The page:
I had the opportunity of attending Microsoft Summer School on Distributed Algorithms, Systems, and Programming this summer. It was held at IIISC, Bangalore - better called the Indian silicon valley. I want to share my experience here have also created the Facebook Group for the event that has few picture of event and discussion. The video recordings of the lectures are available here.
The attendees were mix of industry, Master/PHD students and faculties from prominent institutes all over India. There were few undergraduates as well. Apart from the state of the art research, it also provided the opportunity for a rich interaction with fellow researchers. I got a chance to talk to lot of people about interesting work they are doing. The event also gave me few very good friends.
Here are the details of lectures which I remembered. Ramalingam Ganesan set the taste of the summer school with his introductory lecture on distributed computing. The lectures from Robbert van Renesse, focused on group communication and related issue and research. I had a very good disscussion with him on waiting for “quorum vs all” nodes for ensuring fault tolerance. Finally it boiled down to stating explicitly the assumptions made. He also discussed use of gossip based protocols in practical scenarios. Tim Harris discussed motivation, approach, difficulties and research done on Transactional Memory. Marcos’s lectures covered basics of the distributed algorithms. He later explained the use of randomized algorithms and the fault-detector abstraction to make it practical despite the impossibility results of the consensus by Fischer-Lynch-Patterson. Miguel Castro talked about practical BFT and consensus. He also talked about his recent work on concurrent annotations to check the ownership policies. Kaushik Rajan presentation focused on some fundamental problems like event ordering, mutual exclusion etc. in distributed systems. Sudarshan’s lecture discussed concurrency and consistency tradeoffs in large storage systems. He also discussed the design decision’s made in contemporary large systems.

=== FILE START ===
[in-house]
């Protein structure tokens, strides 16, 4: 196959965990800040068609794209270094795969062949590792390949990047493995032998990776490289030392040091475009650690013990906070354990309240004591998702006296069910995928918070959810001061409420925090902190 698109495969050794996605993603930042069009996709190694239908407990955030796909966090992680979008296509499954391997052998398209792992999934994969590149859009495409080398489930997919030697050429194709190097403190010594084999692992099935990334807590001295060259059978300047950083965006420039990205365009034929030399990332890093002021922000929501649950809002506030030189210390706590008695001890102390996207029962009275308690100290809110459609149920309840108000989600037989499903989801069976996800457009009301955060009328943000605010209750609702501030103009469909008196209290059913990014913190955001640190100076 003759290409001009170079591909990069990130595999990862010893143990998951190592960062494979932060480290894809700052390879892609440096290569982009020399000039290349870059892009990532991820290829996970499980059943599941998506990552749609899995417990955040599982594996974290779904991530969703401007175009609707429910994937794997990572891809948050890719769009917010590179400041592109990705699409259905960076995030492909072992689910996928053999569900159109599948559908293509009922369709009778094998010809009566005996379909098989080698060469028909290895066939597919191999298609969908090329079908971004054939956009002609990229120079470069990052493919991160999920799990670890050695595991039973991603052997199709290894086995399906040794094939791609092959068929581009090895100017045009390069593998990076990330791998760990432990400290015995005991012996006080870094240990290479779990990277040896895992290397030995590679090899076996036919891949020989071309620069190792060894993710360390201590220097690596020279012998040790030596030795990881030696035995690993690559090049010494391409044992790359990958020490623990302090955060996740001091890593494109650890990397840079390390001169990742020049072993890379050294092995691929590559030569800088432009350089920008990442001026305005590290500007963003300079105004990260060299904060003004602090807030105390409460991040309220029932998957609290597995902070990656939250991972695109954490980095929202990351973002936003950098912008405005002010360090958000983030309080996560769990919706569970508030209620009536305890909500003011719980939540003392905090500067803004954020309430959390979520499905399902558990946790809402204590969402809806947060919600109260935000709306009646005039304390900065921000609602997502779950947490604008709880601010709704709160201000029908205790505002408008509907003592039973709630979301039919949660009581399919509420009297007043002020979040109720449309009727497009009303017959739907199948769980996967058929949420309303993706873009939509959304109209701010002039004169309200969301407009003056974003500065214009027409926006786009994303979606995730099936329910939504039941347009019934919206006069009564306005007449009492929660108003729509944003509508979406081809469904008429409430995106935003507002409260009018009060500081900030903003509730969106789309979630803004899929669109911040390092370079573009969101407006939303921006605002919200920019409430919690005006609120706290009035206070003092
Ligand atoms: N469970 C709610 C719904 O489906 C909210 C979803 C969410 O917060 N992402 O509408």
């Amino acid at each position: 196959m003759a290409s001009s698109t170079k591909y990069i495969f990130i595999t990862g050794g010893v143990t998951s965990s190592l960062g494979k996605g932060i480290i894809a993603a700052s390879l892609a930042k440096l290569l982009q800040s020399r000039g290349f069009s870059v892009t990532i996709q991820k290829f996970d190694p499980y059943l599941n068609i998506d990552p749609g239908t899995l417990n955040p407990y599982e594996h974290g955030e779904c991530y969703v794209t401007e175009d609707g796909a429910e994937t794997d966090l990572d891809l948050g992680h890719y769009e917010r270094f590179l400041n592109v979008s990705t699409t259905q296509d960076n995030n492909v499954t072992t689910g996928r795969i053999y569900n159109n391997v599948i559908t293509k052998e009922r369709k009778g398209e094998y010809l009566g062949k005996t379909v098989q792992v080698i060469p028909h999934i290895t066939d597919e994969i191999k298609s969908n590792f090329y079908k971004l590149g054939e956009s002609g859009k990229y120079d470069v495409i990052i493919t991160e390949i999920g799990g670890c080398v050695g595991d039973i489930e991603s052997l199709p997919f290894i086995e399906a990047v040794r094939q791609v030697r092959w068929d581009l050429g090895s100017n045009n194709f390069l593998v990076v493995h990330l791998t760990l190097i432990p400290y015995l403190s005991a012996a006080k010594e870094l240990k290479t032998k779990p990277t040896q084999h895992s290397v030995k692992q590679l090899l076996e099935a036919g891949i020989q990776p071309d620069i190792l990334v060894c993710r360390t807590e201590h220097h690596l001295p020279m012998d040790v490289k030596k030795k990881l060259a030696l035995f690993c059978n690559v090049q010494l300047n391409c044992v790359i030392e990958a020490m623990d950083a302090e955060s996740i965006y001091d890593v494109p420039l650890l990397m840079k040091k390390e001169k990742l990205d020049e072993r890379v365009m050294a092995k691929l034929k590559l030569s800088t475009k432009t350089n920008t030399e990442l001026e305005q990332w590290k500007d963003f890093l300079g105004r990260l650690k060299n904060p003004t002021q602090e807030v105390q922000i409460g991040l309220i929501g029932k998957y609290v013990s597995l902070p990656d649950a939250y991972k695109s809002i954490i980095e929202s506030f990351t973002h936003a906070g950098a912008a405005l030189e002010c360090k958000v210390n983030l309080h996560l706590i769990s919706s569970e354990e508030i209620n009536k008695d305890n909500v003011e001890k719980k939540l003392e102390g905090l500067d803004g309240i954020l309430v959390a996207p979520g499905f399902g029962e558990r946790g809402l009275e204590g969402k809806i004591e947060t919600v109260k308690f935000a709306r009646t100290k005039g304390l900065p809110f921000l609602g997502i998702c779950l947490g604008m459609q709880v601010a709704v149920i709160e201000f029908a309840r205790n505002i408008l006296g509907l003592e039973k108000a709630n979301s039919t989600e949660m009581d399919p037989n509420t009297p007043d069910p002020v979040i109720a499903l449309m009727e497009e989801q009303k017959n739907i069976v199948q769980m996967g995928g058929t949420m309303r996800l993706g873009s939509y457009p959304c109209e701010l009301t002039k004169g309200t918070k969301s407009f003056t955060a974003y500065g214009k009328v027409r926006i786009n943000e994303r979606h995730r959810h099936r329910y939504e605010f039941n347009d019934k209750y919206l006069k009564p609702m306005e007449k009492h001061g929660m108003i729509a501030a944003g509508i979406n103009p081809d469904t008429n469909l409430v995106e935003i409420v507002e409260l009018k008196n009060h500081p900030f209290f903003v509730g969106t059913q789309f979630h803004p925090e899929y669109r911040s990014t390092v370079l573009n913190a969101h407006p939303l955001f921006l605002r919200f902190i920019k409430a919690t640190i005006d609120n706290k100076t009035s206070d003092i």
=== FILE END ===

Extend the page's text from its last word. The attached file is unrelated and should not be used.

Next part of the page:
Liuba Shrira talked about giving new capabilities to programmers with the help of snapshots. She also argued in favor of the use of transactional abstractions even in distributed systems. Mike Dahlin from University of Texas, Austin talked about distributed file systems. He introduced the notion of “naturally causally consistent” and its semantics. Peter explained DHT and its uses in achieving various properties in decentralized systems. On the other day he presented his work on introducing “Accountability” in distributed systems. Lorenzo Alvisi presented his work in combining the game theoretic approach with traditional algorithms of distributed computing. The idea was to differentiate the rational and Byzantine nodes to achieve better properties. He described how this ideas were used in p2p model. Rebecca Issacs presented his ideas on considering distributed systems’ approach to modern OS design. She discussed multicore features of Barrelfish (research OS). She also presented her recent work on Naiad, an data-parallel computation framework for iterative and incremental data analysis. Maurice Herlihy explained about concurrent objects and lock-free data structures. His explanation on concurrent stack made everybody rethink what can be “concurrent”.
We also visited Microsoft Research Lab here in Bangalore and had a chance to understand the problems researchers are working on there.
The lectures were quite a lot interactive. The speakers were expert in their fields. Attending the lectures from the people few of which are early contributors in the field is indeed a great pleasure.
It was really a wonderful experience !! :)